candidate to yourself and Robert.

Regards,

Paul.
• ... I just thought I d add that the highest Proth weight for k
Message 6 of 12 , Apr 7, 2002
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Paul Jobling wrote:

> Here are some results from Jack's applet:
>
> [k : 577294575, w : 3.8109277425263]
> k : 3710369067405, w : 3.632228059618325
> k : 100280245065, w : 3.3005203415048
> k : 255255, w : 3.2873890549013387
> k : 3234846615, w : 3.1315263921732965
> k : 111546435, w : 2.9259932105539006
> k : 4849845, w : 2.327663281839659
>
> The first is Jack's 577294575, the others are 17#/2, 19#/2, etc.

I just thought I'd add that the highest Proth weight for k < 10^9
is the amazing k = 986963835, with a weight of 4.1295...

The reason that 577294575 has more *known* primes is that it is
much richer in primes for low n. For n<1000, k=577294575 has
56 primes, compared to only 43 primes in that range for k=986963835.

Note that Chad Davis (g22) was actively searching for primes of the
form 986963835*2^n+1 as recently as July 2001, but only up to
n around 180332.

I have completely searched for primes of the form 577294575*2^n+1
up to n = 310000, and substantial partial ranges beyond that.
• ... This reminds me of another similar question. What value of k has the most known twin primes of the form (k*2^n-1, k*2^n+1)? I found an example of k with
Message 7 of 12 , Apr 7, 2002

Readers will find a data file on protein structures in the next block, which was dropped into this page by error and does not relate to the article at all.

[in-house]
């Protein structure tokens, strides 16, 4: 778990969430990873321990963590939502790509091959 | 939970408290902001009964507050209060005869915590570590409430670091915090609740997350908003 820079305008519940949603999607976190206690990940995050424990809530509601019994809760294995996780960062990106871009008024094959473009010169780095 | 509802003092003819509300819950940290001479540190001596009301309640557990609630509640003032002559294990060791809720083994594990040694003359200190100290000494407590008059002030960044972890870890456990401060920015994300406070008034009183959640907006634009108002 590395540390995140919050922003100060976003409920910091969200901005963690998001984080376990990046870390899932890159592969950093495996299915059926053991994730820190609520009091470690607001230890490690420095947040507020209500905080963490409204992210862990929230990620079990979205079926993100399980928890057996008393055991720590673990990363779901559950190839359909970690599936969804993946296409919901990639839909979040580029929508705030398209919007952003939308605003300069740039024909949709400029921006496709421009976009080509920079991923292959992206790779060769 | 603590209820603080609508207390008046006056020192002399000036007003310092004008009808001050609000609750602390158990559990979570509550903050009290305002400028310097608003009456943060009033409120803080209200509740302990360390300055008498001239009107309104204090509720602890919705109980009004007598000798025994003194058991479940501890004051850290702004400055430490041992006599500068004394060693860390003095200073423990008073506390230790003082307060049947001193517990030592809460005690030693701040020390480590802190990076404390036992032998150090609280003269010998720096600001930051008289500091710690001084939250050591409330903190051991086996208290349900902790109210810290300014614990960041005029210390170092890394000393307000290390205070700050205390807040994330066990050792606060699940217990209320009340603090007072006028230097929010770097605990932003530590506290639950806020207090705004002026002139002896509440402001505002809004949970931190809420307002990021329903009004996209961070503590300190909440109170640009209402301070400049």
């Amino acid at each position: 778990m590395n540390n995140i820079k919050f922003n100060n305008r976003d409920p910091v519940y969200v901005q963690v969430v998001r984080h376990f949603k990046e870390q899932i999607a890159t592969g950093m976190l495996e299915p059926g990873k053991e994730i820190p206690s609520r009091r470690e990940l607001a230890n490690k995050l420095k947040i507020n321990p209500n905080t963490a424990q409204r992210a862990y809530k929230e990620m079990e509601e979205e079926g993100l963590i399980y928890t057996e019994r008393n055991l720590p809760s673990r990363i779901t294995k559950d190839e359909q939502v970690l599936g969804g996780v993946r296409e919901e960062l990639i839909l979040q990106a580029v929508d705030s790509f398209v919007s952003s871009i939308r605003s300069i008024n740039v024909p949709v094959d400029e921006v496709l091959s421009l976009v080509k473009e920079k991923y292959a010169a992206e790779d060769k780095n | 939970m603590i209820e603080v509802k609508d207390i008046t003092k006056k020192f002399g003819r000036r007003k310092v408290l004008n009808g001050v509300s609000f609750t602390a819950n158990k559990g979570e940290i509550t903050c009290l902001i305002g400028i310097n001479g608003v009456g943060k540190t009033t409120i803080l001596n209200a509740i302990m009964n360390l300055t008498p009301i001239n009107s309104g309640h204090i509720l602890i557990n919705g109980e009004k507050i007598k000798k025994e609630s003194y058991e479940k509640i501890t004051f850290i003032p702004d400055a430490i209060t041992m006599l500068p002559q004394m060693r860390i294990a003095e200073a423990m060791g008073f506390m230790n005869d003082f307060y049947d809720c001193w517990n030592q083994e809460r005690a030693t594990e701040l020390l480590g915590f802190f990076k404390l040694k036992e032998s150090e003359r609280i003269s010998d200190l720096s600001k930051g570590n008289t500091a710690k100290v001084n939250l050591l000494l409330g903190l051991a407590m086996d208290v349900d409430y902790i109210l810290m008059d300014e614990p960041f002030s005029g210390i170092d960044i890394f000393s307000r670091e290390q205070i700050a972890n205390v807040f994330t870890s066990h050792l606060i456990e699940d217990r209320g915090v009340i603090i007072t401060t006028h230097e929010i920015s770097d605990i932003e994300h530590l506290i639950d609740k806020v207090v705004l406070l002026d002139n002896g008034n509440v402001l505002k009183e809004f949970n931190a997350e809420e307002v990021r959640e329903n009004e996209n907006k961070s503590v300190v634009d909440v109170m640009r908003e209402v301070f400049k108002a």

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robert44444uk wrote:
>
> Does anyone in the group know if any series of the form k.2^n+/-1 has
> 100+ known primes?
>

This reminds me of another similar question. What value of k has
the most known twin primes of the form (k*2^n-1, k*2^n+1)?

I found an example of k with 12 known twin prime pairs some years
ago, but I don't have those logs handy... I do remember that all
12 twin prime pairs had fairly small exponents -- I don't think
that n exceeded 100 for any of the twin prime pairs.
• ... Just out of curiosity, are most folks in the community now using PFGW instead of PRP for Proth and K*2^N-1 candidates? I haven t compared the relative
Message 8 of 12 , Apr 7, 2002
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At 12:00 PM 4/7/2002 +0000, Paul Jobling wrote:
>--- In primenumbers@y..., "Marcin Lipinski" <apollo@a...> wrote:
> > So when the new version of NewPGen will be available?
>
>It should be ready for release very soon. I have been very busy with
>it recently - as well as the PrimoProth sieves the release also
>allows larger bitmaps (up to 485 Mb, don't ask why 485 rather than
>512 or 2Gb); much improved performance for small p; the ability to
>automatically test with PFGW once the sieving has finished;

Just out of curiosity, are most folks in the community now using PFGW
instead of PRP for Proth and K*2^N-1 candidates? I haven't compared the
relative speeds in some time, having been busy with Fermat.exe; I should
expect the speeds to be comparable, since both programs use George's v21
libraries.

Nathan, who would use PFGW constantly if it had the ability to minimize to
the system tray
• ... It does, and has done for some time! Look for the Win_Dev releases, it has this ability, and can be set to restart minimized to the tray, so you can just
Message 9 of 12 , Apr 7, 2002
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>
> Nathan, who would use PFGW constantly if it had the ability to minimize to
> the system tray
>

It does, and has done for some time! Look for the Win_Dev releases, it has
this ability, and can be set to restart minimized to the tray, so you can
just dump it and a range on a computer and put a shortcut in the StartUp

On the k.2^n+/-1 numbers PFGW has a considerable advantage over Proth.exe I
believe; Proth is now mainly for generalised Fermat's only.

Michael.
• ... with ... PFGW ... compared the ... should ... George s v21 ... minimize to ... It has had that ability for about a year now Nathan. It is called
Message 10 of 12 , Apr 7, 2002